If drawing, as van Gogh wrote to his brother in the summer of 1882, is “the backbone of painting, the skeleton that supports all the rest (Letter 224),” the spinal column of this challenging exhibition is research done over the past decade at the Van Gogh Museum (lender of nearly half the works in the Vienna show), the Kröller-Müller Museum in Otterlo (with four drawings and three paintings on view), and the Metropolitan Museum of Art (with six loans). More than a third of the objects in Heartfelt Lines had hung in Amsterdam and New York in the major drawings exhibition mounted by the Met in conjunction with the Van Gogh Museum in 2005; the New York show included 113 works on paper, but only six oils.1 The industrious chief curator in Amsterdam, Sjraar van Heugten, and his assistant, Marije Vellekoop (contributors to both the Met and the Albertina exhibition catalogues), have published a four-volume catalogue of the drawings at the Van Gogh Museum, the final segment of which appeared in 2007.2 Also in 2007, Teio Meedendorp, author of an essay on the early drawings in Heartfelt Lines, published his catalogue of the holdings on paper at the Kröller-Müller Museum.3 A new edition of the van Gogh correspondence in both Dutch and French with parallel English translations – The Letters Project, anticipated for 2009 – will complete the paper trail.4

Armed with freshened expectations and a roadmap for the last decade of the artist’s life, the visitor turns from the pale gray introductory wall to face the mossy green ambiance of the first and second rooms. The first stop for many viewers is Sorrow, made in The Hague in April 1882 as the artist struggled to teach himself to draw (fig. 3). Van Gogh’s meditation in pen and ink on the nude body of his pregnant companion, the sometime prostitute Sien Hoornik, is an appropriate introduction to the show’s thesis. Sien, a figure touched by Millet and Michelet, offers a preview of the apprentice draftsman’s quest for a strong-willed line. The image of naked despair in an early spring landscape emerges from the fusion of literary and artistic influences and compassion that propelled van Gogh at age twenty-nine, and announces a reverent observation of nature that will enrich the artist’s trajectory we are about to follow.

The exhibition path, lined with vegetation, begins on the wall near the entrance. The earliest drawing in the show is Marsh with Water Lilies (Virginia Museum of Fine Arts, Richmond, Collection of Mr. and Mrs. Paul Mellon; F 845). Working with a graphic touch close to etching, van Gogh used a reed pen already in June 1881 to define this swamp. He added his signature and an ink frame, evidence that he understood he had created a small treasure worth selling or giving away.5 The adjacent drawing, Country Road (F 1089), made the following spring in The Hague, shows that he had begun to view his subjects through a perspective frame, a device he would continue to use until mid-1888 and, rarely, even in his final years.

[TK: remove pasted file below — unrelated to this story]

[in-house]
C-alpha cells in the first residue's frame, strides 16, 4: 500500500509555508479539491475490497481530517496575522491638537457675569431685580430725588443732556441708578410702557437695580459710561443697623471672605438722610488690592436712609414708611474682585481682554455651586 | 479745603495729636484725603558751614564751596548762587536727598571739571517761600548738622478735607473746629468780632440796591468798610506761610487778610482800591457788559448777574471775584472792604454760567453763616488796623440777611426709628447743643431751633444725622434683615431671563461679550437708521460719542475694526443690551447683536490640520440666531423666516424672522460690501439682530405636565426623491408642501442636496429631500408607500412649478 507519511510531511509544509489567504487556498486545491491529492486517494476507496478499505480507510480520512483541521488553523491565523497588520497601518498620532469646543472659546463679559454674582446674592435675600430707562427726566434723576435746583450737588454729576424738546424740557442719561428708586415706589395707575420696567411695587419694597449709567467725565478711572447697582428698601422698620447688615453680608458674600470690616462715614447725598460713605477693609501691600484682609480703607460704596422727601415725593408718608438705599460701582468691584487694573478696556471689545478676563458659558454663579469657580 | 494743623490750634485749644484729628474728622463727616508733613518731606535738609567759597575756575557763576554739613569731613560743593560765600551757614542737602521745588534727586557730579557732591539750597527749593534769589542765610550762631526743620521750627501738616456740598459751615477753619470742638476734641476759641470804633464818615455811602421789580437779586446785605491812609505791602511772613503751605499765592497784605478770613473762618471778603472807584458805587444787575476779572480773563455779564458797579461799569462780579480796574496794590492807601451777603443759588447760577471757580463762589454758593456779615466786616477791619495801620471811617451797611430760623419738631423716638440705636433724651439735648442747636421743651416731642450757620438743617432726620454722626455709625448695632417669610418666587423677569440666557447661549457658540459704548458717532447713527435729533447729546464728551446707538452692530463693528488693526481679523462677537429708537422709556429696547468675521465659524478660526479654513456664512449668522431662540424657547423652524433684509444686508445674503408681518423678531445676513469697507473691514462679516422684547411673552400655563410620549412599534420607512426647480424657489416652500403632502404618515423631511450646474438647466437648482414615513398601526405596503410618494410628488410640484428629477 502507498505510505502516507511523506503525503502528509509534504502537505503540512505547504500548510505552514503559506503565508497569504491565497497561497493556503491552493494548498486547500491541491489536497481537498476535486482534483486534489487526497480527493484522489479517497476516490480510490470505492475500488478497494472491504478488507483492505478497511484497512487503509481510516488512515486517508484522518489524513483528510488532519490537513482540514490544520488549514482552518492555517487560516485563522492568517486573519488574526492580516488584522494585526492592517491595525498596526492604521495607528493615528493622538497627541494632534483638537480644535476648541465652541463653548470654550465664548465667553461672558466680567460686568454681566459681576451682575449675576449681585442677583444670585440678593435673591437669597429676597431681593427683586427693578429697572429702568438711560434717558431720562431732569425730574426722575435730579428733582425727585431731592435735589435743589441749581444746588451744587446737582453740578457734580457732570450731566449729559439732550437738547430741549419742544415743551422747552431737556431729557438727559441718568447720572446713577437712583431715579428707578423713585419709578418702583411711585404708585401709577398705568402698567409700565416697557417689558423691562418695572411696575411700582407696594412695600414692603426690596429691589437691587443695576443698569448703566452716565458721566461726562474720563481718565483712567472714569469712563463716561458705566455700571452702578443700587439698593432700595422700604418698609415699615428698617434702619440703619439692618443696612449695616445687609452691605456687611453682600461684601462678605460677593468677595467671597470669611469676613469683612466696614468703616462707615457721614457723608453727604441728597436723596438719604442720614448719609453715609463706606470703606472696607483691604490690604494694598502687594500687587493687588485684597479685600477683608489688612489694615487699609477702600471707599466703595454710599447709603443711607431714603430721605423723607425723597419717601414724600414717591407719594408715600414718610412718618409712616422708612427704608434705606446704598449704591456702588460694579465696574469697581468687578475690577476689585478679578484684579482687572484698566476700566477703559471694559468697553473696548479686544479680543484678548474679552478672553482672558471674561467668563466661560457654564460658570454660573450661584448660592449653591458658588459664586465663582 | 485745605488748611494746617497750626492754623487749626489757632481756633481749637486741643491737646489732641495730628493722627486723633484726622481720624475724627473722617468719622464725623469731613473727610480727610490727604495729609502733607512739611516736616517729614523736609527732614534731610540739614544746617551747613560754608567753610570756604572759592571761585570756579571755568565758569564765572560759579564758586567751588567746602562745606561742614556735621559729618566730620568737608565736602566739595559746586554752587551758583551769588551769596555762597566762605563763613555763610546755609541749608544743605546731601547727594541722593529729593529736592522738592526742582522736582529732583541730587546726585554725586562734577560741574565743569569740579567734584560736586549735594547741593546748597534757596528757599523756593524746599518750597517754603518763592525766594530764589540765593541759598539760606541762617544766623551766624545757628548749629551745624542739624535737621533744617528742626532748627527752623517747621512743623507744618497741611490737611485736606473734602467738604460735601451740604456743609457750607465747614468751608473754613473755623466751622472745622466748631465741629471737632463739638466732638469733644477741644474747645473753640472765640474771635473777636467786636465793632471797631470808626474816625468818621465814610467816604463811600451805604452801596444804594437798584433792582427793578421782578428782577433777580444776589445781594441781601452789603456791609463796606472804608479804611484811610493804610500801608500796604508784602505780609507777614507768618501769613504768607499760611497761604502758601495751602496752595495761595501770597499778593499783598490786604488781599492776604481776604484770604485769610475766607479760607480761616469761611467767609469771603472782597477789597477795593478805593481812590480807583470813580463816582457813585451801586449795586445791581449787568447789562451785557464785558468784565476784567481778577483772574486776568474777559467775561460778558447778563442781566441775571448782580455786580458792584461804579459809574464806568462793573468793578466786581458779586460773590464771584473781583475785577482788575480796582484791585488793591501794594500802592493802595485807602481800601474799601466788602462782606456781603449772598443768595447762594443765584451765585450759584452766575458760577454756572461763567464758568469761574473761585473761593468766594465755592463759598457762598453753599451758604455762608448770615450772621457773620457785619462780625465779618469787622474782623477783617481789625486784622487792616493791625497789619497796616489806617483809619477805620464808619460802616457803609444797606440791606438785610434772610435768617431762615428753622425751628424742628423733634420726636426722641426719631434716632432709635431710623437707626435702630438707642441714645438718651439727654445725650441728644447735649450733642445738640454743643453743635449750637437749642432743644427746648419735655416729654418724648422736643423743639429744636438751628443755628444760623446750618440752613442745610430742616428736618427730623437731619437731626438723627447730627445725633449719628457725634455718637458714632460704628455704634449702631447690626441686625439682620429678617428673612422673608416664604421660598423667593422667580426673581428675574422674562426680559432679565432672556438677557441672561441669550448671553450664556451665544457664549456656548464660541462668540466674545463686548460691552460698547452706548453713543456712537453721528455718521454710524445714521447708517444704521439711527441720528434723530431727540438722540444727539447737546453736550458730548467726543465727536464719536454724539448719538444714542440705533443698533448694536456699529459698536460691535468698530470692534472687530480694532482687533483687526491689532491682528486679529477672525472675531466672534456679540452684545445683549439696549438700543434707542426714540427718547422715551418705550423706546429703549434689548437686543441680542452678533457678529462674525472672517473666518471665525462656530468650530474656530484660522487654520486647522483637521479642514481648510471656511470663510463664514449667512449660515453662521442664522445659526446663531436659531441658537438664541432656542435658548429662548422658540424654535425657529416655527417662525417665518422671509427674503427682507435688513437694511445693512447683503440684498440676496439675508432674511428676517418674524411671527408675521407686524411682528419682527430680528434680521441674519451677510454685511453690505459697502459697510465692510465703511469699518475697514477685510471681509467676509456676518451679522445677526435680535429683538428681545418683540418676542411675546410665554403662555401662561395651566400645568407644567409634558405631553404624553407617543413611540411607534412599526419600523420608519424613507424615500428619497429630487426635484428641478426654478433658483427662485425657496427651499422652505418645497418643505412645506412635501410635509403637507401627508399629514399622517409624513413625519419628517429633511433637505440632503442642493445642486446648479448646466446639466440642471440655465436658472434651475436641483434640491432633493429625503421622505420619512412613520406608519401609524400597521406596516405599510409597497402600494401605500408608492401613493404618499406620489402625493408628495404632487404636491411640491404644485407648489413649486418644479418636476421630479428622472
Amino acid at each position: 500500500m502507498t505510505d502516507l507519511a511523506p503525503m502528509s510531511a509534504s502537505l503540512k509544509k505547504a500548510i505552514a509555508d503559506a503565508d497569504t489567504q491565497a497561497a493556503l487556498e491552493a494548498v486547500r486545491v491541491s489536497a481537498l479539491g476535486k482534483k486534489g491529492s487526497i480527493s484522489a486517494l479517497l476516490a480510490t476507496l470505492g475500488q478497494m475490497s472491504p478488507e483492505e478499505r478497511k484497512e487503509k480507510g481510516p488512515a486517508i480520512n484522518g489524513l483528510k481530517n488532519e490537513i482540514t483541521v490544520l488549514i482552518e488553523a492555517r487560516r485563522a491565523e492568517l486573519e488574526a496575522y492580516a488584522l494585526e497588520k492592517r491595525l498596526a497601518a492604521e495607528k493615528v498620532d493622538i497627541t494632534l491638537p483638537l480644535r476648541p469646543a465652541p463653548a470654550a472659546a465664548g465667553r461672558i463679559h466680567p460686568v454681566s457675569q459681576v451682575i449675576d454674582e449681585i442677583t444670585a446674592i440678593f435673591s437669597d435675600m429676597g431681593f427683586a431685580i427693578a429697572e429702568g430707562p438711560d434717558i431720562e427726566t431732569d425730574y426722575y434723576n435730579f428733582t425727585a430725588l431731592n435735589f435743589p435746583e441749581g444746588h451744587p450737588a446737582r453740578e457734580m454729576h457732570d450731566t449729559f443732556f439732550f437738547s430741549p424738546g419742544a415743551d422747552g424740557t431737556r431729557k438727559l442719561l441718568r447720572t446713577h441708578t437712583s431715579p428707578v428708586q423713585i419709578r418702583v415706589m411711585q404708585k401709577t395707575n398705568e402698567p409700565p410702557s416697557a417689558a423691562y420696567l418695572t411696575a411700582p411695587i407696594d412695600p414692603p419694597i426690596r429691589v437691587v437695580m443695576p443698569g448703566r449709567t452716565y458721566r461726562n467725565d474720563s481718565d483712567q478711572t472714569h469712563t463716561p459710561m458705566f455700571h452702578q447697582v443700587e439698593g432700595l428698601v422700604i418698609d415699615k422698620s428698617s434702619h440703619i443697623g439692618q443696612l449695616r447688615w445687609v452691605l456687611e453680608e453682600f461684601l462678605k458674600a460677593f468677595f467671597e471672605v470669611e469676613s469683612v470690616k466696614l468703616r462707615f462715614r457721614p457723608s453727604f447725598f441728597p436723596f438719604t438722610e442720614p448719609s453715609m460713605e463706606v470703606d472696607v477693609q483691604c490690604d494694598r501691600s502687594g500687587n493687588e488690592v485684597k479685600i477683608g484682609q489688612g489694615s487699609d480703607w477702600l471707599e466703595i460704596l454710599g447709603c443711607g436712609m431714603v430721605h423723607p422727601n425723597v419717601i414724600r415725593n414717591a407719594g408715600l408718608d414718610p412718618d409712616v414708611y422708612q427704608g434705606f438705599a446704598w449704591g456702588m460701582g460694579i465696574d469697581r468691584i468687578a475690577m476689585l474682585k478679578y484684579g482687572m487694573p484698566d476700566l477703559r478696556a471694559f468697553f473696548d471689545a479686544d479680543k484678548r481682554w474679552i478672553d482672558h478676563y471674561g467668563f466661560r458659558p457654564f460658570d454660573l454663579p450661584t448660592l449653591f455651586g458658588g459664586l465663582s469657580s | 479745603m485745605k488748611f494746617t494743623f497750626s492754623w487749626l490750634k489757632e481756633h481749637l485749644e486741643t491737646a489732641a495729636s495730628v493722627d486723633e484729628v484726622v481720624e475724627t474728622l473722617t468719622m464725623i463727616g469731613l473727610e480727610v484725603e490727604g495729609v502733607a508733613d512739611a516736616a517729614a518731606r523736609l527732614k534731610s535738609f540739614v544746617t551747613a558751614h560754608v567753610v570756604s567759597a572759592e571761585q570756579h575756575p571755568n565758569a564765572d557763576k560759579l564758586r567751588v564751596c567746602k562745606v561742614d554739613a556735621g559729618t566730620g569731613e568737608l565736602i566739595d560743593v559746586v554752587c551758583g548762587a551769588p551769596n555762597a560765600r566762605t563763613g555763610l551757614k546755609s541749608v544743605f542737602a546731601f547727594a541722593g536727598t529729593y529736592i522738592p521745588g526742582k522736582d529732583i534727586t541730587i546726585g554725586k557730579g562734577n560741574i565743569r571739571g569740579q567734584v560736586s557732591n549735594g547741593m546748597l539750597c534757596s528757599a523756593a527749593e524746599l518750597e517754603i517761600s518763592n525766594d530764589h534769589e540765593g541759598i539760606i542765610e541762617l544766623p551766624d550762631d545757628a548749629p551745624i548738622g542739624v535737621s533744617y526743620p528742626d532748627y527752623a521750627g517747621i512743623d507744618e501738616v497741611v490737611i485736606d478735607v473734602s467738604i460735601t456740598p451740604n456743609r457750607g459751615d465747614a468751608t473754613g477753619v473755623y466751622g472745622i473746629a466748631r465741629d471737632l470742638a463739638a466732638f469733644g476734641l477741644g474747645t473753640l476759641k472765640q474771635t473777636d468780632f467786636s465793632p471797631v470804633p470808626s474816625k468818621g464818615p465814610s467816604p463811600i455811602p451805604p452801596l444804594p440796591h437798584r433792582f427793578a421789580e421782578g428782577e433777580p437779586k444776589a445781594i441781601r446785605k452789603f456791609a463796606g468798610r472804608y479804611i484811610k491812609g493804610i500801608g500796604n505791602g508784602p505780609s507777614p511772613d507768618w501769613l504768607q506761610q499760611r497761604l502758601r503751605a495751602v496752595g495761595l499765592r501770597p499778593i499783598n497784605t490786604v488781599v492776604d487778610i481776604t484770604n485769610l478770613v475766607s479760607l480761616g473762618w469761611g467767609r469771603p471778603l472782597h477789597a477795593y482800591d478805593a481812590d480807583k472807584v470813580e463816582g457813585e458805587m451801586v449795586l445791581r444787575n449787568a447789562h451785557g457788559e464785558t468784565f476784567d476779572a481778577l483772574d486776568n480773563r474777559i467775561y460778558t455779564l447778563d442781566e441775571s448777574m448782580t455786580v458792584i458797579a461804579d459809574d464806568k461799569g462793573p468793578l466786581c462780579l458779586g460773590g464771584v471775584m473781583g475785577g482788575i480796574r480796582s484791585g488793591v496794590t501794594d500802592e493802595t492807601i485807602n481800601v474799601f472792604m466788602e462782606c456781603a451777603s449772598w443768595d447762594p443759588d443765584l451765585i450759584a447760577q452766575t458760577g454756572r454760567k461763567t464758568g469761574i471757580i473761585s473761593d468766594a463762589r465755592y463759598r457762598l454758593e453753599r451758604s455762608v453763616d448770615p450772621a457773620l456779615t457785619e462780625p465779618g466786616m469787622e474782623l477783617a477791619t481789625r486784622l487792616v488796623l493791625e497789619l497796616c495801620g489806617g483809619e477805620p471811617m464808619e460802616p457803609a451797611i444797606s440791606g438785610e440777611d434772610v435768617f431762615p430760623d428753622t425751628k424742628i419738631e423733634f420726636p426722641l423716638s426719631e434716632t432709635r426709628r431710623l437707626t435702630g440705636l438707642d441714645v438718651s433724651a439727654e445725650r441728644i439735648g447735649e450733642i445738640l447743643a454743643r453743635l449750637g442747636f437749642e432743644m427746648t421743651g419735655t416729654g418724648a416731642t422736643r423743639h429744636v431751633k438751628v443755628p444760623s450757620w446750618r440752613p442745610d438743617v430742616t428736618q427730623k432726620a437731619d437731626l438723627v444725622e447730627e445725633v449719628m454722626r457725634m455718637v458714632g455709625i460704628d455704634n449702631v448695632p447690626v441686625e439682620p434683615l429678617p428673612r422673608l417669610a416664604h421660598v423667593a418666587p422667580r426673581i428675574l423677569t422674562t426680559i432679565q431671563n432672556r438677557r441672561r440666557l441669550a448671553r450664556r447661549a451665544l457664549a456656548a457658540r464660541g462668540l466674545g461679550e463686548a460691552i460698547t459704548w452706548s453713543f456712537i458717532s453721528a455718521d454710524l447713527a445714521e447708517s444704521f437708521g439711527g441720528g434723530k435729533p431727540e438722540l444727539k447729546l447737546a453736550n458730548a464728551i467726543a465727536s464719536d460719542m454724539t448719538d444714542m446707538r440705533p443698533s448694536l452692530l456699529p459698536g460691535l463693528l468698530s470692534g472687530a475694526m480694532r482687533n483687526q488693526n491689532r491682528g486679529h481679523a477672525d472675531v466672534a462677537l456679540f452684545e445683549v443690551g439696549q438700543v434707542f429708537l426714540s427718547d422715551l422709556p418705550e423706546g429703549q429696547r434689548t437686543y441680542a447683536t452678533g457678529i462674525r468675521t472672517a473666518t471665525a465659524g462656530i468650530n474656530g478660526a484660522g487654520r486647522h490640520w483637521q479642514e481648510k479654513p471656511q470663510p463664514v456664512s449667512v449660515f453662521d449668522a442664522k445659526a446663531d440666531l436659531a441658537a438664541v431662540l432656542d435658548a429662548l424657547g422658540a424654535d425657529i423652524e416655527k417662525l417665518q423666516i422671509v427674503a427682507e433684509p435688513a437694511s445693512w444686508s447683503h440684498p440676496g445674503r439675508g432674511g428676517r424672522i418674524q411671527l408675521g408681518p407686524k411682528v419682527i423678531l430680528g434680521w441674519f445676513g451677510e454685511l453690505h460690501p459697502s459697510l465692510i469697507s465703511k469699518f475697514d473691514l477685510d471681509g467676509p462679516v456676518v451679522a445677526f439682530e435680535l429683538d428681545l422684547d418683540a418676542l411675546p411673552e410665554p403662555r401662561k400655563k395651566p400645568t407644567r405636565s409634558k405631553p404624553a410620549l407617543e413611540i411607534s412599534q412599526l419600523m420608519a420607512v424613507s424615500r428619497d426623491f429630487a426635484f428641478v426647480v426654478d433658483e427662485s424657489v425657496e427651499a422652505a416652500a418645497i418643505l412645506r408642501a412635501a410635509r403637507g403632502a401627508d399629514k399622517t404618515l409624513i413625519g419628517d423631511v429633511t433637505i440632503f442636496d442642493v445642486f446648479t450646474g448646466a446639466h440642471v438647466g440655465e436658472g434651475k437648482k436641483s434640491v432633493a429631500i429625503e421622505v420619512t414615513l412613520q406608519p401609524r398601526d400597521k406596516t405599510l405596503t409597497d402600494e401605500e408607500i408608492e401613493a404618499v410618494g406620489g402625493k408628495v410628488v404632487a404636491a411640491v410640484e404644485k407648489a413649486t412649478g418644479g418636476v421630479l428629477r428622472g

The second room focuses on images from Nuenen, near Eindhoven, where van Gogh was living with his parents. Between December 1883 and August 1884, still thinking of becoming an illustrator, he produced some thirty works depicting the local weavers; three are in the Nuenen room of the show, including the delicate drawing Weaver with a Baby in a Highchair (F 1118), thought to be inspired by George Eliot’s Silas Marner. Along one wall, we follow van Gogh outdoors in the early spring of 1884 with five large pen drawings of his father’s vicarage garden and nearby ditches and ponds. Having completed The Potato Eaters in the spring of 1885, van Gogh concentrated that summer on the human figure outdoors, drawing laborers and harvesters in black chalk on large wove-paper sheets. A small oil of a peasant woman (F 98, Koninklijk Museum voor Schone Kunsten, Antwerp) is aptly compared to the Peasant Woman Gleaning (F 1269, Kröller-Muller Museum); in 1897 Ambroise Vollard sold this magnificent monumental chalk drawing to Siegfried Bing, who resold it three years later.

The artist left Nuenen suddenly in November 1885, and the exhibition installation mirrors this abrupt departure. At the end of the Nuenen room, after a single pencil study of a standing nude from van Gogh’s three-month stay in Antwerp, the viewer arrives in Paris. The artist himself reached Paris around March 1, 1886, just before he turned thirty-three. Two somber drawings suggest late fall, both depicting an urban cemetery in the rain, where two workmen dig in or clear a common grave – a fosse commune – as a child’s casket is borne across the middle ground (fig. 4). The smaller and probably earlier version (F 1399) is one of the Albertina’s two van Gogh drawings, acquired by trade sometime between 1934 and 1947 (fig. 5).6 This lugubrious subject is assumed to be a literary reference to the funeral of the Goncourts’ heroine in Germinie Lacerteux or of Zola’s thwarted artist Claude Lantier in L’Oeuvre. The diagonal rain is reminiscent of one of the tests of skill for an ukiyo-e artist. Van Gogh, who had started a collection of Japanese prints in Antwerp, began in Paris to haunt Bing’s storeroom to study, buy, and sell more of the genre; perhaps he already owned Hiroshige’s Bridge in the Rain (his impression is in the Van Gogh Museum), or similar feats of woodblock printing.